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As human beings go, I feel that I’m part of a dying breed that is easily trainable. Of course this started with my Catholic upbringing in the upper Midwest: rules and restrictions were easy to follow. There were no, as they say now, “options”. I did not opt to play outside when it was twenty below to get fresh air; I was told to do it. I did not opt to play with my older sister who dragged me across the carpet by my ankles, making my shirt ride up and giving me a rug burn down my back that bled and scabbed.
I liked it.
When I grew older and entered high school—a high school hand-selected for me by my parents in Pennsylvania—there were no “options” about going to keg parties after the football games, letting my girlfriend/neighbor drive my parents’ car home, and vomiting into the cap of my hoodie so I didn’t mess up the car's interior. I remember one such incident when my girlfriend/neighbor remarked, “It smells like bread in here.”
It was the French-fries in my cap.
That behavior was expected and I did it very well, over and over in fact until I spent half of my senior year grounded, which I didn’t complain about because I was always good at being quiet and secluded. Being grounded gave me time to play my guitar and write songs in the cool air of our basement, then sleep the sweet sleep of an untroubled teen. I liked to fish and hunt, which won me back some points with my dad, and I could clean a house after school like nobody’s business, which renewed my mother’s sense of pride in me.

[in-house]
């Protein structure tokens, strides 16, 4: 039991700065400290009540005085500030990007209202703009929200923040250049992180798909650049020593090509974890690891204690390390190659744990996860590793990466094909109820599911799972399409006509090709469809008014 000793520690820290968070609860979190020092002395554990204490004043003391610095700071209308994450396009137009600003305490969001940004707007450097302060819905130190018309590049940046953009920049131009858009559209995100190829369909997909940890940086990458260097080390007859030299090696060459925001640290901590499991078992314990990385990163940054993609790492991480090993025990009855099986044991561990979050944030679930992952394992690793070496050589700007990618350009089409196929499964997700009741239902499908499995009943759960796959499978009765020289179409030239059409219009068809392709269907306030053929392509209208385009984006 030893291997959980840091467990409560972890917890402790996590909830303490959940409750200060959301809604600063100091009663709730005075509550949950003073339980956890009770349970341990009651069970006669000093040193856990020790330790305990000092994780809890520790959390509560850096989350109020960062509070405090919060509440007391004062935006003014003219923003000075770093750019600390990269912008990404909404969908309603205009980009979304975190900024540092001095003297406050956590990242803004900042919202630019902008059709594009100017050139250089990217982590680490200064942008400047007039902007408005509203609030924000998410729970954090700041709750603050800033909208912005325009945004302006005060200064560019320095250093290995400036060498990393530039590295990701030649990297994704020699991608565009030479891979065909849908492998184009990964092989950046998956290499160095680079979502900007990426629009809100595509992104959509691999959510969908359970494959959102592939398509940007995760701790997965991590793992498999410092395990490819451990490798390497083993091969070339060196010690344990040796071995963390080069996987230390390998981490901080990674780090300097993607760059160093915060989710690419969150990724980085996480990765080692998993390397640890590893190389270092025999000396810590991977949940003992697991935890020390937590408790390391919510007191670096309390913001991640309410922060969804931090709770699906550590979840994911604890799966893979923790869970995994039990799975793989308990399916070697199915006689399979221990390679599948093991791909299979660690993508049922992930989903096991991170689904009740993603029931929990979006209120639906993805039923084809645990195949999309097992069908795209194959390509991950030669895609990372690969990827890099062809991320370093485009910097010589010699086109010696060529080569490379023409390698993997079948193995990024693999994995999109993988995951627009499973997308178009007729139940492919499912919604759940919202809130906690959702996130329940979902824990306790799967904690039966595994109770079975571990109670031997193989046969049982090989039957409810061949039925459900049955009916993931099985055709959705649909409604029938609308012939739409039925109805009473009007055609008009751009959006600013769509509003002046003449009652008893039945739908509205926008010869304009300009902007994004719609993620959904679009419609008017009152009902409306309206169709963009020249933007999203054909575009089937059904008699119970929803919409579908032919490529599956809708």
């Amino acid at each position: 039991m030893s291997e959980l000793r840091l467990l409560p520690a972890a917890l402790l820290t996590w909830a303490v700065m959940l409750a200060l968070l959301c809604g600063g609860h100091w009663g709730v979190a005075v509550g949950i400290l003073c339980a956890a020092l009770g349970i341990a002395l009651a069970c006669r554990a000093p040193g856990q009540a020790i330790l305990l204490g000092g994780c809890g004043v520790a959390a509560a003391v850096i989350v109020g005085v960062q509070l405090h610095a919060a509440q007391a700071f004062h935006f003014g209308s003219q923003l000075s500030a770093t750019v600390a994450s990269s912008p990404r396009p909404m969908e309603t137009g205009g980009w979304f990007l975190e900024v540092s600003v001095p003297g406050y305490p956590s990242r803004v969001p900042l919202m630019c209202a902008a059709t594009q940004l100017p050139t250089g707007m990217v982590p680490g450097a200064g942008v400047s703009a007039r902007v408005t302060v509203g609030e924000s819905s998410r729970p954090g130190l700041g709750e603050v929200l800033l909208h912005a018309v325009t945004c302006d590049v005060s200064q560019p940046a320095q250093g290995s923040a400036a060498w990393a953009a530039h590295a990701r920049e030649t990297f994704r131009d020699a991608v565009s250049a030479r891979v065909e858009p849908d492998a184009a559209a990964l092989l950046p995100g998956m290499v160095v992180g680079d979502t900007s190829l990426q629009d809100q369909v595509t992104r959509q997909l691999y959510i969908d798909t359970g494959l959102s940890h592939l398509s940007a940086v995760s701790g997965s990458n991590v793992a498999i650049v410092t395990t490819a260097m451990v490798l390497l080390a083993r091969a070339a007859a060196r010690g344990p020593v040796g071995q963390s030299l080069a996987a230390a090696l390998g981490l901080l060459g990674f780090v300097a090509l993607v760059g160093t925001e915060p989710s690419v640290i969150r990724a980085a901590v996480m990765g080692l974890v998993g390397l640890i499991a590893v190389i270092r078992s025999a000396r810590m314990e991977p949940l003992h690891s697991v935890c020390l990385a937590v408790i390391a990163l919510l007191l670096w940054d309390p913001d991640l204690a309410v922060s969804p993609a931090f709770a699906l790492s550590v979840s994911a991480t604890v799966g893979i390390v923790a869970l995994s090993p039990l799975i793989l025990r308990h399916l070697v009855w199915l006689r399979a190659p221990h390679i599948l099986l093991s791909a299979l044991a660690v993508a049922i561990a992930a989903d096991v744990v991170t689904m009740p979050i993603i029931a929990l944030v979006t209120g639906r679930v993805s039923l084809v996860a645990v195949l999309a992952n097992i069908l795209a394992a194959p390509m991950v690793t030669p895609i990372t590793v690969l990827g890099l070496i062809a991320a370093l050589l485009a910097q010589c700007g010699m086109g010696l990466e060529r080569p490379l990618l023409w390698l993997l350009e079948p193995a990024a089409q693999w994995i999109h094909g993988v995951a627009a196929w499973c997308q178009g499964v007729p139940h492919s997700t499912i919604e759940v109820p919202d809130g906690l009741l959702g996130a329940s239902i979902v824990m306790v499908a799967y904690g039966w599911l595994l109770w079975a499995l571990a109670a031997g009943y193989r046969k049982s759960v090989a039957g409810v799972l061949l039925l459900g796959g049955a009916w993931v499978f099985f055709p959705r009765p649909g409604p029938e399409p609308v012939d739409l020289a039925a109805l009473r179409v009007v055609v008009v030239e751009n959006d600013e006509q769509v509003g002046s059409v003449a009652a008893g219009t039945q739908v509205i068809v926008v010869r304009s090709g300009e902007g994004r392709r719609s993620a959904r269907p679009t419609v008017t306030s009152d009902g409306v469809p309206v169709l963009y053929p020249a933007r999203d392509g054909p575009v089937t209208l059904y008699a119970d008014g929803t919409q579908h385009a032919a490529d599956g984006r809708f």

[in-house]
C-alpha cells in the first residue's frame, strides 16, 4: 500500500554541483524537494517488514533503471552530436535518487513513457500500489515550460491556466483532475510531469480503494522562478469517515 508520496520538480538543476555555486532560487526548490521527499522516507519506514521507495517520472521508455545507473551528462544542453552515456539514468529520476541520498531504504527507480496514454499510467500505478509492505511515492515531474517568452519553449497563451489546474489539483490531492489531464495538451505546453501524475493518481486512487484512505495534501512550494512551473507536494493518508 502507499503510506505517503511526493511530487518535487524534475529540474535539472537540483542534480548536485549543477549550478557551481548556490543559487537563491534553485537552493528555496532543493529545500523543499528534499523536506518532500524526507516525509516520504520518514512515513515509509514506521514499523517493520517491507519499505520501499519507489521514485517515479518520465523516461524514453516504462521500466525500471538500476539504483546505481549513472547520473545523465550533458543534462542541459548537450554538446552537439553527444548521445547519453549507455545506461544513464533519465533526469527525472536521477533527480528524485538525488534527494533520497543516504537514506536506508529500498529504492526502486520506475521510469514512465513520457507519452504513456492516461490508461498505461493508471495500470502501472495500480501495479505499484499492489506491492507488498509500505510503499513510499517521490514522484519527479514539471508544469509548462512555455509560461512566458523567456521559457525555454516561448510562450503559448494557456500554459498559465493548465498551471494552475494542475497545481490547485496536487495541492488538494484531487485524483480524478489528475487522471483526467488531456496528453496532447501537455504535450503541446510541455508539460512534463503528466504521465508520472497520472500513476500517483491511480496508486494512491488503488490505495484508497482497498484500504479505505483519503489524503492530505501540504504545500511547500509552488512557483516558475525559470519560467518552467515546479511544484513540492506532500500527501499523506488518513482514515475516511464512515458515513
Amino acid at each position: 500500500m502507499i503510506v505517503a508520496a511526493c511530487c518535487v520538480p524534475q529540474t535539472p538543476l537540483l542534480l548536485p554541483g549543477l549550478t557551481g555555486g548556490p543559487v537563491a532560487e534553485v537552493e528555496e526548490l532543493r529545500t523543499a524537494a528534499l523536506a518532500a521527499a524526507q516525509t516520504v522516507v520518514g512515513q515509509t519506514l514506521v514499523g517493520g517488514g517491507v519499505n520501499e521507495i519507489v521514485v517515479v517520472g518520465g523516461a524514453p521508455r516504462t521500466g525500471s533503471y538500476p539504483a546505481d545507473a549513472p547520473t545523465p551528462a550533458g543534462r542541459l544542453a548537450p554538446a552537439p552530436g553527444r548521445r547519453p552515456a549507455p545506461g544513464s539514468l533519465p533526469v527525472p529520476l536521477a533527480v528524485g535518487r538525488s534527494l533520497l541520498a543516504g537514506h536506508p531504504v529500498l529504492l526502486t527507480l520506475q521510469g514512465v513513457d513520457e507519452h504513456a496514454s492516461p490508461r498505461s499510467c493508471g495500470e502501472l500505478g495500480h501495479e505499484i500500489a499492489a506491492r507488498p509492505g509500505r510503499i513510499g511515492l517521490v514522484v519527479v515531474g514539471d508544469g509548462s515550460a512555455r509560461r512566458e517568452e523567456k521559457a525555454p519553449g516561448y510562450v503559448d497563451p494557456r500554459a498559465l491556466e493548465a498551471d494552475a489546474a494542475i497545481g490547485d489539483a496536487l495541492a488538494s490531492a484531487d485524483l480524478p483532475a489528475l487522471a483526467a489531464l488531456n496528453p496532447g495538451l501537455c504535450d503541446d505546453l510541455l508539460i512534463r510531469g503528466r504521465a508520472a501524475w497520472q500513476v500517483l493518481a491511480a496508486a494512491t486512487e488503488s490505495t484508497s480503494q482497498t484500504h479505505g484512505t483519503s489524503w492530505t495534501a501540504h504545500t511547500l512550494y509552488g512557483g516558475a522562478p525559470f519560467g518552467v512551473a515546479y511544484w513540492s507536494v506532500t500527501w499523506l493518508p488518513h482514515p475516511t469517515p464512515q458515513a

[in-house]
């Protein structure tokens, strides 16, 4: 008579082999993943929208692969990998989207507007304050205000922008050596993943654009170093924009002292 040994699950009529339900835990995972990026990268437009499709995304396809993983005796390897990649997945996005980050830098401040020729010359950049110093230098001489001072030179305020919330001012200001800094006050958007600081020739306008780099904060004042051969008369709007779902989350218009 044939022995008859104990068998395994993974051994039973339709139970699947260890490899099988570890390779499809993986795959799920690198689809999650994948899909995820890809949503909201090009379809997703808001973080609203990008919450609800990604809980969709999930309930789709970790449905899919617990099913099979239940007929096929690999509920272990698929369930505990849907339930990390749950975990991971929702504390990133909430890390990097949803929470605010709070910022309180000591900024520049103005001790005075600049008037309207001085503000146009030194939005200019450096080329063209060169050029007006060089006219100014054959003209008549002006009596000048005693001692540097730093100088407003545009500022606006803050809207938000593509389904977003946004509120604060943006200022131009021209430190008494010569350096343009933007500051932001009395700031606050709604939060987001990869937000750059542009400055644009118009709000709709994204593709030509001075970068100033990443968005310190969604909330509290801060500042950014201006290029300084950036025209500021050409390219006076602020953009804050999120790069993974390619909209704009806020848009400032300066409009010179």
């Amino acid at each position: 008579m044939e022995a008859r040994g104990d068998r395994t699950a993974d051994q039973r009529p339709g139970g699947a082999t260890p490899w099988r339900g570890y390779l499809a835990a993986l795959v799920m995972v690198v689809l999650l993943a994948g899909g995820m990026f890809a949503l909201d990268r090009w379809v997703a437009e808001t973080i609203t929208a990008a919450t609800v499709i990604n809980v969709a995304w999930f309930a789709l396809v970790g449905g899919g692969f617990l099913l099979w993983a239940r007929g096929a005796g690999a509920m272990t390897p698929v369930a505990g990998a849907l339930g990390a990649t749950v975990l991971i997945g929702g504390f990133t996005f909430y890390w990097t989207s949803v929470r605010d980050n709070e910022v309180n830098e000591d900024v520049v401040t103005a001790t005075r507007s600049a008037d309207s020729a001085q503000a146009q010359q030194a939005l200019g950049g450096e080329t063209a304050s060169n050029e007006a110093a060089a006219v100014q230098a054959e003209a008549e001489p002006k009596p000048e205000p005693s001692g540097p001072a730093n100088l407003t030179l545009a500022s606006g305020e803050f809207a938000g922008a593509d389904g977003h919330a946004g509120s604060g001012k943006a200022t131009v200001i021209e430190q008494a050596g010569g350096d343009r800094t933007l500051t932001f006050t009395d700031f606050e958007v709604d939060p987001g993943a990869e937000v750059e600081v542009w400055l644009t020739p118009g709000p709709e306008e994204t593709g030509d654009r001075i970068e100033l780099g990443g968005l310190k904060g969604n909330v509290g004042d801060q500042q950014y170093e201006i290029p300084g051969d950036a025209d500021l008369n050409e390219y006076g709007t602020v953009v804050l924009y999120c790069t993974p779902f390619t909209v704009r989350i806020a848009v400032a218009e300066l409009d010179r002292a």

Even though I strayed, I always came back…a good dog for a family to have.
My family likes to say about me, “When you went to college, you became a person again.” But I thought of myself more as a scrappy border collie mix, again doing everything that I was told: Write your English papers, write for the school newspaper, work your three jobs, save your sister from that guy who was choking her once back home on vacation, move to Alaska with a fifty pound Apple computer on your back.
A couple of those suggestions came without prompting, of course.
Get treed by a bear on a hike.
Hide from the bull moose on your trail to school.
Call in a request to your father to make stilts for your nieces and nephews, a gift from both of you when you finally got back home to Minnesota.
These are the acts of a loyal family member. A scrappy mutt.
Flash-forward to last week: I’m 44, having lunch at the Olive Garden in Mesa, Arizona, with my best friend, a blonde full-breed who is close to my heart but always prettier, who I can never understand because she constantly breaks the rules. Our waitress is wearing a loose French braid.
“I wish I could do that with my hair,” I lament over a breadstick.
“I never learned how to do that with mine, and I don’t regret it,” my friend says.
I don’t think either of us had good teachers in the category of prettiness, and so we go on, her blond fur getting longer and grayer but stained every other month, blond again, my black fur getting stained with a Sharpie when the grays pop up.